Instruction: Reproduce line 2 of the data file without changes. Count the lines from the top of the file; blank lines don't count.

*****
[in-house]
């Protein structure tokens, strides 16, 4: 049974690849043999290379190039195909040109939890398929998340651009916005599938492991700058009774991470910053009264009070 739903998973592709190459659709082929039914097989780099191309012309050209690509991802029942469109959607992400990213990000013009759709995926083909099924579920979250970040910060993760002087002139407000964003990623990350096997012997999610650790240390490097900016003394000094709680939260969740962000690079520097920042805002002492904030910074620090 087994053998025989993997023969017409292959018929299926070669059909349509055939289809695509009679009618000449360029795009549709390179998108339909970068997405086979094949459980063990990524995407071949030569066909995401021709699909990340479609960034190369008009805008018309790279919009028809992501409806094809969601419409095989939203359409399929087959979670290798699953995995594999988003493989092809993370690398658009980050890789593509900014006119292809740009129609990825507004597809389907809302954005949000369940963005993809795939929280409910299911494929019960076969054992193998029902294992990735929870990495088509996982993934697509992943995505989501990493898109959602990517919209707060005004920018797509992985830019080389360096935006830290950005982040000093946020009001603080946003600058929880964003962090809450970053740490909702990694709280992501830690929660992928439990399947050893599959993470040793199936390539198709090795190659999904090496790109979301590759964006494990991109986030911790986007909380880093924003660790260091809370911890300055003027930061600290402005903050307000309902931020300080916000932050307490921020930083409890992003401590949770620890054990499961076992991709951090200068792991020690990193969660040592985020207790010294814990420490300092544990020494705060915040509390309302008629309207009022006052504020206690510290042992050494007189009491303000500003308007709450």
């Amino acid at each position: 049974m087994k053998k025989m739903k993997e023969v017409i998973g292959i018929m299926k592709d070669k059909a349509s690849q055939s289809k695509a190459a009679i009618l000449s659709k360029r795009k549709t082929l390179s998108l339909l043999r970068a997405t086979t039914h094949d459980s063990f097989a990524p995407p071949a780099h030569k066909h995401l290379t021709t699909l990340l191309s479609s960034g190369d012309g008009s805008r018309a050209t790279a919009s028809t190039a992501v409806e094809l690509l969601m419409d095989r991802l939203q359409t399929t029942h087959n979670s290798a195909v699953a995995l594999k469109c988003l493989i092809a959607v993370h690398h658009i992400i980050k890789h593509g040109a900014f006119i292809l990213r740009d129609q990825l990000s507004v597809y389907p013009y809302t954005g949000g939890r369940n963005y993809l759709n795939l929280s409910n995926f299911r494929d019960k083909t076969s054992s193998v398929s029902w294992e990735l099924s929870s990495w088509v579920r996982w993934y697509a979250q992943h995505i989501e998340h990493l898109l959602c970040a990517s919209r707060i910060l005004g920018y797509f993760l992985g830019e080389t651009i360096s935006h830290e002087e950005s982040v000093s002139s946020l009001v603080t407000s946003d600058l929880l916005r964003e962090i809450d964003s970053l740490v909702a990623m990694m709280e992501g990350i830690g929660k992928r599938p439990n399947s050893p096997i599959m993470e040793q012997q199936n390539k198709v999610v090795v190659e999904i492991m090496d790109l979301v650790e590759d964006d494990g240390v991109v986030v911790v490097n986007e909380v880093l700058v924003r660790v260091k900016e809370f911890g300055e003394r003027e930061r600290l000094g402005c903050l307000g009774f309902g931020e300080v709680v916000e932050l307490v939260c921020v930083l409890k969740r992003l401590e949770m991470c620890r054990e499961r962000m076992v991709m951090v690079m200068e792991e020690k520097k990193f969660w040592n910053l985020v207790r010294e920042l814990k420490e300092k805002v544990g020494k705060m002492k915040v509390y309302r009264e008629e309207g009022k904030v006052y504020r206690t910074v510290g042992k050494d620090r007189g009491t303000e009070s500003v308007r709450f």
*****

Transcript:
């Protein structure tokens, strides 16, 4: 049974690849043999290379190039195909040109939890398929998340651009916005599938492991700058009774991470910053009264009070 739903998973592709190459659709082929039914097989780099191309012309050209690509991802029942469109959607992400990213990000013009759709995926083909099924579920979250970040910060993760002087002139407000964003990623990350096997012997999610650790240390490097900016003394000094709680939260969740962000690079520097920042805002002492904030910074620090 087994053998025989993997023969017409292959018929299926070669059909349509055939289809695509009679009618000449360029795009549709390179998108339909970068997405086979094949459980063990990524995407071949030569066909995401021709699909990340479609960034190369008009805008018309790279919009028809992501409806094809969601419409095989939203359409399929087959979670290798699953995995594999988003493989092809993370690398658009980050890789593509900014006119292809740009129609990825507004597809389907809302954005949000369940963005993809795939929280409910299911494929019960076969054992193998029902294992990735929870990495088509996982993934697509992943995505989501990493898109959602990517919209707060005004920018797509992985830019080389360096935006830290950005982040000093946020009001603080946003600058929880964003962090809450970053740490909702990694709280992501830690929660992928439990399947050893599959993470040793199936390539198709090795190659999904090496790109979301590759964006494990991109986030911790986007909380880093924003660790260091809370911890300055003027930061600290402005903050307000309902931020300080916000932050307490921020930083409890992003401590949770620890054990499961076992991709951090200068792991020690990193969660040592985020207790010294814990420490300092544990020494705060915040509390309302008629309207009022006052504020206690510290042992050494007189009491303000500003308007709450």